Christina Rossetti’s gentle and beautiful poem, In the Bleak Midwinter, was written in 1872 for a Scribner’s Monthly appeal for Christmas poetry. It is famously set to a delicate composition by Harold Edwin Darke, and often included in services of lessons and carols, its pleading solos particularly well suited to traditional English choirs of men and boys. (You can easily find recordings on YouTube.) It is perhaps more familiarly known to us as set to the hymn tune Cranham (#112 in The Hymnal 1982), by Gustav Theodore Holst, and sung at Christmas services in many of our churches. Both settings capture the humble and confessional tone of Rossetti’s words, as spare and simple as the stable they describe. And each chooses a different four of the poem’s five original stanzas.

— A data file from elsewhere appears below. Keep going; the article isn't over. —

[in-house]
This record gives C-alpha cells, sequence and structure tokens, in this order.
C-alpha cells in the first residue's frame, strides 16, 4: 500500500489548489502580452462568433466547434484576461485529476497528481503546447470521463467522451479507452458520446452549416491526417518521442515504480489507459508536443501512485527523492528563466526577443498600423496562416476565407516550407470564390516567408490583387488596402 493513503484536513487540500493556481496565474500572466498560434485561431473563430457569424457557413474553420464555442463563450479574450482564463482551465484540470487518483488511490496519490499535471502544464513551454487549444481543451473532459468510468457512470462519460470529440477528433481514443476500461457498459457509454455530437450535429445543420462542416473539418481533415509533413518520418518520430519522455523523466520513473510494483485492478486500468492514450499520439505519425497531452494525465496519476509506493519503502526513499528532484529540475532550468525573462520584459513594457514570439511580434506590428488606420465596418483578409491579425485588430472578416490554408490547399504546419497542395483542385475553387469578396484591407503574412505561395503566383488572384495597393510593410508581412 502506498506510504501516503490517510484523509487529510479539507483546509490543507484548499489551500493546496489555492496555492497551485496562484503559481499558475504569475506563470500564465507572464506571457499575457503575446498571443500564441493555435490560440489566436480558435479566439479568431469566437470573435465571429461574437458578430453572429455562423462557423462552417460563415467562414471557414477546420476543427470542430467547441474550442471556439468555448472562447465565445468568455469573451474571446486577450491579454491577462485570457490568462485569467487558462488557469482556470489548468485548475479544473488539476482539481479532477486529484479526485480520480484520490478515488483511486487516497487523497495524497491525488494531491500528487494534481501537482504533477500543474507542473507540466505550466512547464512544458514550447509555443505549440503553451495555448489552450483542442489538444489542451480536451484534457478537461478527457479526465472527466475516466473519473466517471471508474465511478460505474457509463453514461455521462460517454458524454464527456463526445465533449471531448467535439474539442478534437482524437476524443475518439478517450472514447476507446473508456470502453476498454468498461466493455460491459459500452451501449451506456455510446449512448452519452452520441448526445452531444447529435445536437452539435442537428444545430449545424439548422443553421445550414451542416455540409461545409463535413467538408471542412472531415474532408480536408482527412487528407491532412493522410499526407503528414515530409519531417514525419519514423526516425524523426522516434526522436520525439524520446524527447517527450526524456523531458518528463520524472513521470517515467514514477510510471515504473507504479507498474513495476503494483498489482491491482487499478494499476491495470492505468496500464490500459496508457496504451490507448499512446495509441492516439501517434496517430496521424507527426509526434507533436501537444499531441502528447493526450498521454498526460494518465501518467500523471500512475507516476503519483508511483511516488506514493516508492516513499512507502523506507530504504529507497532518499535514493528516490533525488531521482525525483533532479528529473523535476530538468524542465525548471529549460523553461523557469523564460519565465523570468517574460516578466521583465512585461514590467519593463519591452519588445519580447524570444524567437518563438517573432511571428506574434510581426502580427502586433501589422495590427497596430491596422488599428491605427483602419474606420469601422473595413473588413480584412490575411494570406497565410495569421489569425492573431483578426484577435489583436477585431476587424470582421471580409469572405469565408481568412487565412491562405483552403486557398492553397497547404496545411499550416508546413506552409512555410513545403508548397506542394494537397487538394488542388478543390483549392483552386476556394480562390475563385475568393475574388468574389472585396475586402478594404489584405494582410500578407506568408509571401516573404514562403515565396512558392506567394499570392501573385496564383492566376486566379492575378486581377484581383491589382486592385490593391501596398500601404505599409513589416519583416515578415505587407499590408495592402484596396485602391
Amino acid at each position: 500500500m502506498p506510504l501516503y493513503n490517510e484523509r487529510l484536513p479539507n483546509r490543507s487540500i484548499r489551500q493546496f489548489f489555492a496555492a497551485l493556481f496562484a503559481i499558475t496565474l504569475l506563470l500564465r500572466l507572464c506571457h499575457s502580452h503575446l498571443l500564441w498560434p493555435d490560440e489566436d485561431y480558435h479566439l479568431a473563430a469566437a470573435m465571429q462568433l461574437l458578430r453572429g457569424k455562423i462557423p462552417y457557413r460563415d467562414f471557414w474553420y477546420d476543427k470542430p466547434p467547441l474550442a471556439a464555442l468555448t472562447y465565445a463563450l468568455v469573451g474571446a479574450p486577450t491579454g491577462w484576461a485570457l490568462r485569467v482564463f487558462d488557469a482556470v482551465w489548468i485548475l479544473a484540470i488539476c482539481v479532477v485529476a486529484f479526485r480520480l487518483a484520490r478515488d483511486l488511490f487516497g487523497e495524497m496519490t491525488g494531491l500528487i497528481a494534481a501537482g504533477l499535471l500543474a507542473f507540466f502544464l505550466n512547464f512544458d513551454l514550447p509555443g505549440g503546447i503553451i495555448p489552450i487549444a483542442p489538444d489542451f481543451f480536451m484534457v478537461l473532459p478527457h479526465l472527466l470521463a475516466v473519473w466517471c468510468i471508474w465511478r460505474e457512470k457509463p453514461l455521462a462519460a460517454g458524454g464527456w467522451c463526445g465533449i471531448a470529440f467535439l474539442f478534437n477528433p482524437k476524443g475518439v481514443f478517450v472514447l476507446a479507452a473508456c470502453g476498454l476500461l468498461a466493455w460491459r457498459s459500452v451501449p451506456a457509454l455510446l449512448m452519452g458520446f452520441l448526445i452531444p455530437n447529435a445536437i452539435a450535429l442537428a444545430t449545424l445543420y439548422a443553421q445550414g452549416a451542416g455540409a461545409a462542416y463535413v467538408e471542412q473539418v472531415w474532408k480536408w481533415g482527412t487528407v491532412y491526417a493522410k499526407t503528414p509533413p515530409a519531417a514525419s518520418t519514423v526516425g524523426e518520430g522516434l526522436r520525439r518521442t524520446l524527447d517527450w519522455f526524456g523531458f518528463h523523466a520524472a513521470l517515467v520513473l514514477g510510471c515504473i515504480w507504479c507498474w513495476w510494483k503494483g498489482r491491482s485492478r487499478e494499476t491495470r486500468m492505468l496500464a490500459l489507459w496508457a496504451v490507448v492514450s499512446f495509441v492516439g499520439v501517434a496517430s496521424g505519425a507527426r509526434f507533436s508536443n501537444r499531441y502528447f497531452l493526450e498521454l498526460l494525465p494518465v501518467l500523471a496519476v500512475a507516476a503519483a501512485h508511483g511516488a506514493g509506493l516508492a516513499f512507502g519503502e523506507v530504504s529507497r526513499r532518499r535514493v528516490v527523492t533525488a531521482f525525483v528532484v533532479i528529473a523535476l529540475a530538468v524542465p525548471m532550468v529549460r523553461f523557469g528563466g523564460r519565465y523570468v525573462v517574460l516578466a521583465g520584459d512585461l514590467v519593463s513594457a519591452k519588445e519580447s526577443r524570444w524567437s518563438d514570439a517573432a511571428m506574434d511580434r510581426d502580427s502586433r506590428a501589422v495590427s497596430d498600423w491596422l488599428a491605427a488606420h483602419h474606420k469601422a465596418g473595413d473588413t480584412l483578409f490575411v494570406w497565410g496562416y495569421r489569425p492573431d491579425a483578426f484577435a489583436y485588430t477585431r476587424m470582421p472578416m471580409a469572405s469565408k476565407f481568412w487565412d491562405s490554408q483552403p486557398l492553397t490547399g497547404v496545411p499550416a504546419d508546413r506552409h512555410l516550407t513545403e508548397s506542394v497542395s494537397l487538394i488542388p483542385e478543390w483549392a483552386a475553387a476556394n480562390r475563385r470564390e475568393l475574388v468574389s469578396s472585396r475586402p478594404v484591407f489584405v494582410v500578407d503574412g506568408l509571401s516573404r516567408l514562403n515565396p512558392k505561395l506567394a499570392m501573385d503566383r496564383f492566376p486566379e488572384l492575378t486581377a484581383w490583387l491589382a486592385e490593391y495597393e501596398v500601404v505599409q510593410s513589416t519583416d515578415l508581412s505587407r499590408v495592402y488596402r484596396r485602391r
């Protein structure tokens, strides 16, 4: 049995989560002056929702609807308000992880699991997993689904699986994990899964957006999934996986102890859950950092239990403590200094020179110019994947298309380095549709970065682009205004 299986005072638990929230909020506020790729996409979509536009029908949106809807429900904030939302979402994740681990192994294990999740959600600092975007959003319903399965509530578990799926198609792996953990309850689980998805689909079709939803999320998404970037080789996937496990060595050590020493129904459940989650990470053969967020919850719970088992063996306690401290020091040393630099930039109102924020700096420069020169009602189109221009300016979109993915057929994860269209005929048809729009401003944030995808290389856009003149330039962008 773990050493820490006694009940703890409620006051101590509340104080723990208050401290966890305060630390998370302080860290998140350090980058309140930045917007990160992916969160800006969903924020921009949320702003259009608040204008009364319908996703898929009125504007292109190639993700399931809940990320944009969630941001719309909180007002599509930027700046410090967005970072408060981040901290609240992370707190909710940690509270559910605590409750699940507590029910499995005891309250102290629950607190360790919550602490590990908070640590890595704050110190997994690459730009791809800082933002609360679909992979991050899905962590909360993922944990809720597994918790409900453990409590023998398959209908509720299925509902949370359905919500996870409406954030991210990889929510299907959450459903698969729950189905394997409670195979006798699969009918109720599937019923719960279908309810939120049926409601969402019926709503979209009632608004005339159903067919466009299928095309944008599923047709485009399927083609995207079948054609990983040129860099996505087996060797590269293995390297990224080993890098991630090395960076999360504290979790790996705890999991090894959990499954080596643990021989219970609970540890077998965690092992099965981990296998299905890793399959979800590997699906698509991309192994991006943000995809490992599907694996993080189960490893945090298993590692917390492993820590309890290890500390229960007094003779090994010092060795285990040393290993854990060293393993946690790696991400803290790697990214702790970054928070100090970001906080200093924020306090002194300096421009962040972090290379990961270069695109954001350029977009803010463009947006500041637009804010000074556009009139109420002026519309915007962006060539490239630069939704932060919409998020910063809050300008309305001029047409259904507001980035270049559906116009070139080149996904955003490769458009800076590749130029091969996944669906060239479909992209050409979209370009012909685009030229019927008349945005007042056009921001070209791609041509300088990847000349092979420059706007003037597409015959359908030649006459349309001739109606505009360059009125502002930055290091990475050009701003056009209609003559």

The hymn text used in our hymnal omits the one that seems most to set up the concluding stanza, the middle of the five. It reads:
Enough for Him, whom cherubim
Worship night and day,
A breastful of milk
And a mangerful of hay;
Enough for Him, whom angels
Fall down before,
The ox and ass and camel
What is enough to give to God in response to the gift of love incarnate, the reality that divine love can indeed come to life in our lives? The gospels’ description of enough, as captured in Rossetti’s simple words, was a breastful of milk, a mangerful of hay, and the adoration of earthly creatures. The things of basic sustenance: food, shelter, and adoration. Things that we are able to do for the Christ who comes to us anew in friend, relative, and stranger: nourish, house, and love. The things by which each of God’s children comes to know she is treasured.
If you get to the end of In the Bleak Midwinter this Christmastide and are uncertain what it might mean to “give my heart,” perhaps it will help to remember what was enough. Simple, basic things. Things that in doing unto others we do to Christ.
Wishing you every blessing of Christmas,
The Rt. Rev. Mark Hollingsworth, Jr.
Bishop of Ohio